A proposed class action outlines allegations that Epic Games is responsible for a “catastrophic” cybersecurity vulnerability reportedly affecting its Fortnite video game.
The lawsuit, filed on February 15 and removed from Illinois circuit to district court on April 8, says that Epic Games, around or before November 2018, became aware of a cybersecurity vulnerability in Fortnite that allowed unauthorized third parties to hijack players’ accounts and access credit card details and other personally identifiable information. Bad actors were allegedly able to access Fortnite players’ identifiable information through what the case calls “security token jacking,” which was only possible due to Epic Games’ apparent failure to have in place rudimentary security measures:
“The Vulnerability existed because Defendant failed to implement a basic precautionary technical measure that would have prevented unauthorized third-parties the ability to retrieve and reuse the ‘security tokens’ associated with Plaintiff’s and other user’s accounts. Once armed with the security token for a given account, a hacker is able to access and utilize every feature of such account, including the ability to make purchases of Defendant’s Vbucks currency using the account Payment Information.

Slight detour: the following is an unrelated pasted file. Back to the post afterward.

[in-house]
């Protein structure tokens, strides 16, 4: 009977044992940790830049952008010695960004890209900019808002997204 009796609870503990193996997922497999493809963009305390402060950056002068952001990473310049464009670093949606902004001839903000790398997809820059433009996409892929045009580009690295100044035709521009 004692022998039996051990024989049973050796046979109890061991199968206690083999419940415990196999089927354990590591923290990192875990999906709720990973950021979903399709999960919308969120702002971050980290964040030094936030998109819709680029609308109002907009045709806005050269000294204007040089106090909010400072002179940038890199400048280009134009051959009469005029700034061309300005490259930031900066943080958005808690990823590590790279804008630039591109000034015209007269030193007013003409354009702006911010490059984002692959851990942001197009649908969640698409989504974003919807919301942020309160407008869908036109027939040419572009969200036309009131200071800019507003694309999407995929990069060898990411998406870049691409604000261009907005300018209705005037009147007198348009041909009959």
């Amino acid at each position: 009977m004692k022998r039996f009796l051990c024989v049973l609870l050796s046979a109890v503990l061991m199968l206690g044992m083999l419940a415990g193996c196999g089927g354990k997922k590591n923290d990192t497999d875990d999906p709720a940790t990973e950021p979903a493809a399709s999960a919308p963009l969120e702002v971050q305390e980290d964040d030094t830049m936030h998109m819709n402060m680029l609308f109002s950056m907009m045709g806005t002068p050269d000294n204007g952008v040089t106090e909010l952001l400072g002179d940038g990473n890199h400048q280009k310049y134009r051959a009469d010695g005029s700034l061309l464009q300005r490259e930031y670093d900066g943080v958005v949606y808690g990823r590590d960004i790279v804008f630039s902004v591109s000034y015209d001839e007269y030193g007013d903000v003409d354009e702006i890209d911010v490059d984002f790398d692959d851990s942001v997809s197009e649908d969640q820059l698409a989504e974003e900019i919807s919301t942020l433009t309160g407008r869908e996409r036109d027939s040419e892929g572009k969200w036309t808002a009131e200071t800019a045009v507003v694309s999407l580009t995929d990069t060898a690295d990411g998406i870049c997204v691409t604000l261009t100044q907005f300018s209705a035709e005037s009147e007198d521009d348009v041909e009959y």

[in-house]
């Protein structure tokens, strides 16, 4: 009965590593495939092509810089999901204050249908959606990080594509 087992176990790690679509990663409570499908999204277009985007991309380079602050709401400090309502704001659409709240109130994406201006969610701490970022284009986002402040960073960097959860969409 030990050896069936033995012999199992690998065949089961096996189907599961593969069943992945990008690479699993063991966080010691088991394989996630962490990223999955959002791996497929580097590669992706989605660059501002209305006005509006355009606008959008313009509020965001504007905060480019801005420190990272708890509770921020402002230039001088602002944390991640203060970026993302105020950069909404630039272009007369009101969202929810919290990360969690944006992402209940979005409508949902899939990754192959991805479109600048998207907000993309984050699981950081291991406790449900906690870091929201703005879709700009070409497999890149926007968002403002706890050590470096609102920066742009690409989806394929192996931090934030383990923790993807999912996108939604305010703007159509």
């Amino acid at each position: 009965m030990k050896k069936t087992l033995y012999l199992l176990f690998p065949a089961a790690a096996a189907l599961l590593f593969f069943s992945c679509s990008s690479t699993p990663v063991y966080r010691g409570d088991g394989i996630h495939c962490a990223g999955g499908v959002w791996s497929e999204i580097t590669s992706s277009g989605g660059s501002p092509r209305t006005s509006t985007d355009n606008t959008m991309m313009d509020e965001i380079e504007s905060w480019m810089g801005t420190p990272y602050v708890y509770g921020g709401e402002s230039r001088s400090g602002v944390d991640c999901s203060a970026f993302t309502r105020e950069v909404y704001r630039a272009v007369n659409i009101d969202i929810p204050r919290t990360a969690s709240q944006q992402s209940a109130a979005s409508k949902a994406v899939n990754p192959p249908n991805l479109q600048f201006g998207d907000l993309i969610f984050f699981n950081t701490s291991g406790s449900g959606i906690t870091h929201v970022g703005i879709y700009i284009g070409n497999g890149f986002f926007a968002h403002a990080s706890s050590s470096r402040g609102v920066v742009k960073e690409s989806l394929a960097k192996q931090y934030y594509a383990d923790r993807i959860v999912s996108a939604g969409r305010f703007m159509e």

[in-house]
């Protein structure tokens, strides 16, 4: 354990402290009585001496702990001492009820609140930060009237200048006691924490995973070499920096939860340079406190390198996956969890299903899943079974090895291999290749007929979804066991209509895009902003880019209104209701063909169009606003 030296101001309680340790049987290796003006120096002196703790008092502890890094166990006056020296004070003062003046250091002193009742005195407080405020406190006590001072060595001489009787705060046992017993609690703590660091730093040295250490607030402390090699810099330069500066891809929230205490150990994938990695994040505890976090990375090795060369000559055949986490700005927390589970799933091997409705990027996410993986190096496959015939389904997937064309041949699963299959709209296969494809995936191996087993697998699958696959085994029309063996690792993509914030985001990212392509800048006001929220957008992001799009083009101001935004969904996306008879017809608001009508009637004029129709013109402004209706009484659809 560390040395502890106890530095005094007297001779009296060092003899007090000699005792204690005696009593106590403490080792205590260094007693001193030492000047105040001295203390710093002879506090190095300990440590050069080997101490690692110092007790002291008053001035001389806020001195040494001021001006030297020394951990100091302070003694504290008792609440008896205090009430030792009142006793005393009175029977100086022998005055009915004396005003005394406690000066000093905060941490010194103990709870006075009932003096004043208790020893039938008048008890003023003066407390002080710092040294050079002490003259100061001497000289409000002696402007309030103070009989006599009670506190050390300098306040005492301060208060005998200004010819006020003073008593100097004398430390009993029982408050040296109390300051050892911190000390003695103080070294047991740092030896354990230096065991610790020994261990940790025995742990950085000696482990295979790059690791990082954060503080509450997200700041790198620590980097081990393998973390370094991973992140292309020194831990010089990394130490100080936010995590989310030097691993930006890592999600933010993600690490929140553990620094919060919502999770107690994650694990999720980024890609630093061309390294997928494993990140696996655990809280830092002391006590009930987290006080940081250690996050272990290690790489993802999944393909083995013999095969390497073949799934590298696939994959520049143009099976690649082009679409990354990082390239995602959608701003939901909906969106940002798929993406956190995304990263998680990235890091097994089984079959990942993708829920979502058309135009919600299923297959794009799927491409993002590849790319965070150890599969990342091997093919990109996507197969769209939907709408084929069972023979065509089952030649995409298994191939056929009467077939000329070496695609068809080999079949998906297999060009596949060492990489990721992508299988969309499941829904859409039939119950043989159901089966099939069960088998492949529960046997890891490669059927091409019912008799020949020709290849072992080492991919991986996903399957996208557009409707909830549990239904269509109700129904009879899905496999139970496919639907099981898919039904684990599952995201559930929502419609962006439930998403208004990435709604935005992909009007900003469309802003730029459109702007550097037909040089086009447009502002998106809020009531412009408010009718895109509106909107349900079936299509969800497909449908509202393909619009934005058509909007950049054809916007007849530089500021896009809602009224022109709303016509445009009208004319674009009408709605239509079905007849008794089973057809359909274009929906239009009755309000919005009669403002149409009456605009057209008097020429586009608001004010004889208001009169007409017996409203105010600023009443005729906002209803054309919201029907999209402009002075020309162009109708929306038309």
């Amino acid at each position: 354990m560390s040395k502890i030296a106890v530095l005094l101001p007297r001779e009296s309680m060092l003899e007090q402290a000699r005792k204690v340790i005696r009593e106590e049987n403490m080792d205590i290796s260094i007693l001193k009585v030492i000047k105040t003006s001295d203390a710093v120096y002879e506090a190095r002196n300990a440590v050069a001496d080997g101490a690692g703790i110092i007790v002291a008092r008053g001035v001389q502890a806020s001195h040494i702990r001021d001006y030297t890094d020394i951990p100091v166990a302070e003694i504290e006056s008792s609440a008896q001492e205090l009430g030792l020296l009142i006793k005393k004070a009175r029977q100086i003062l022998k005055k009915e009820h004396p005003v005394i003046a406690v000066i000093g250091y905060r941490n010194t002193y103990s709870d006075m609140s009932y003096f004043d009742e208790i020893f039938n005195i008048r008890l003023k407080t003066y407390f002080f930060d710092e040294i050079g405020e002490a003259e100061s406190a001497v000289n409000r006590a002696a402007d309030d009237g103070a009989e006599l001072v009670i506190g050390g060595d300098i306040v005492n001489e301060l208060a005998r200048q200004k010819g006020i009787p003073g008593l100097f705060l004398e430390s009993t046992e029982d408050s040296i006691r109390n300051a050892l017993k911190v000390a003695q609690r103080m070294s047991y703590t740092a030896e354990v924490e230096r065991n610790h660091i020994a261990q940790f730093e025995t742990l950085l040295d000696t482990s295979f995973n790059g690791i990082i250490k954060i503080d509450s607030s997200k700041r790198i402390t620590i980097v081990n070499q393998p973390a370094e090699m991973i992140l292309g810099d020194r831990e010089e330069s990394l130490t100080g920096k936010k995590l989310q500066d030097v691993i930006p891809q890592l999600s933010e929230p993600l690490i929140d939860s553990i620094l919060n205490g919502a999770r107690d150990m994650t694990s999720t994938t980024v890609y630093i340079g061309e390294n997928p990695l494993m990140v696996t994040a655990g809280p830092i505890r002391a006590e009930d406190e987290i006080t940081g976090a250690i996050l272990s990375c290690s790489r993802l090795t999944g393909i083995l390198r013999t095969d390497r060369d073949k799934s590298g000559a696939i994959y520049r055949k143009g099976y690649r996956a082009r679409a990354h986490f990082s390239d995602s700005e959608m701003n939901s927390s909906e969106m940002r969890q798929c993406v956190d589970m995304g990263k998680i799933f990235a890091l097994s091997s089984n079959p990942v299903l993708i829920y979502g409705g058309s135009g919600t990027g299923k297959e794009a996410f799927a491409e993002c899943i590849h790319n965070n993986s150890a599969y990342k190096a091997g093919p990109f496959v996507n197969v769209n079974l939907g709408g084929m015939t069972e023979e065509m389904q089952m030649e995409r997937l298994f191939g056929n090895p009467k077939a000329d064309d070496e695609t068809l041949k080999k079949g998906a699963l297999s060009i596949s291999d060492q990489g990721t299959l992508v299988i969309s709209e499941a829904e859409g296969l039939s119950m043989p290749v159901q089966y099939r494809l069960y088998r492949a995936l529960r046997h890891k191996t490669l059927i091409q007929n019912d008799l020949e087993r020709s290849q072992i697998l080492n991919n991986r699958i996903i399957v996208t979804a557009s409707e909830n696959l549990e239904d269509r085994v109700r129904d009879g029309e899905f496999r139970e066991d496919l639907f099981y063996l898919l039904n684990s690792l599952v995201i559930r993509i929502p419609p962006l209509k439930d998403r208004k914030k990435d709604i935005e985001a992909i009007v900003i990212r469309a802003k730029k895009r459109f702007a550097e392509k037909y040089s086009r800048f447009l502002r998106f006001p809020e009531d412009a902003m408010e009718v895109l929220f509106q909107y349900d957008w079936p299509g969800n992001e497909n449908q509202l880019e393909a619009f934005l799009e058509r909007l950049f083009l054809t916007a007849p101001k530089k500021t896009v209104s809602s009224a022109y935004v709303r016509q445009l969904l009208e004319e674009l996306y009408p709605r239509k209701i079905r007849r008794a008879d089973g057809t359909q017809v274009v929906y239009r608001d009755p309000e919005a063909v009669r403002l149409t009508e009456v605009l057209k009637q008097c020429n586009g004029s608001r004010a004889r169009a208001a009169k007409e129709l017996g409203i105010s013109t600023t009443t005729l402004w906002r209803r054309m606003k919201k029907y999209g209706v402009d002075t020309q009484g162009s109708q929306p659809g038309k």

Such security-token-jacking schemes are increasingly common, and any reasonably-robust cybersecurity and information technology regime must account for the ultimate disposition, including reusability, of security tokens. Defendant has failed in this regard.”
Once in possession of a player’s payment data, the case says, a cybercriminal can then make in-game purchases of Fortnite’s “Vbucks” in-game currency, which can then be sold on the secondary black market. As the 34-page suit tells it, “Vbucks” currency is particularly lucrative for cybercriminals.
Moreover, the alleged cybersecurity vulnerability allows unauthorized individuals to secretly listen in on conversations between Fortnite players, including between those who are minors. For its part, Epic Games, the lawsuit says, failed to implement basic security measures—as well as remedy the issue in a timely fashion—that could have prevented, or at least mitigated, the damage of the security vulnerability.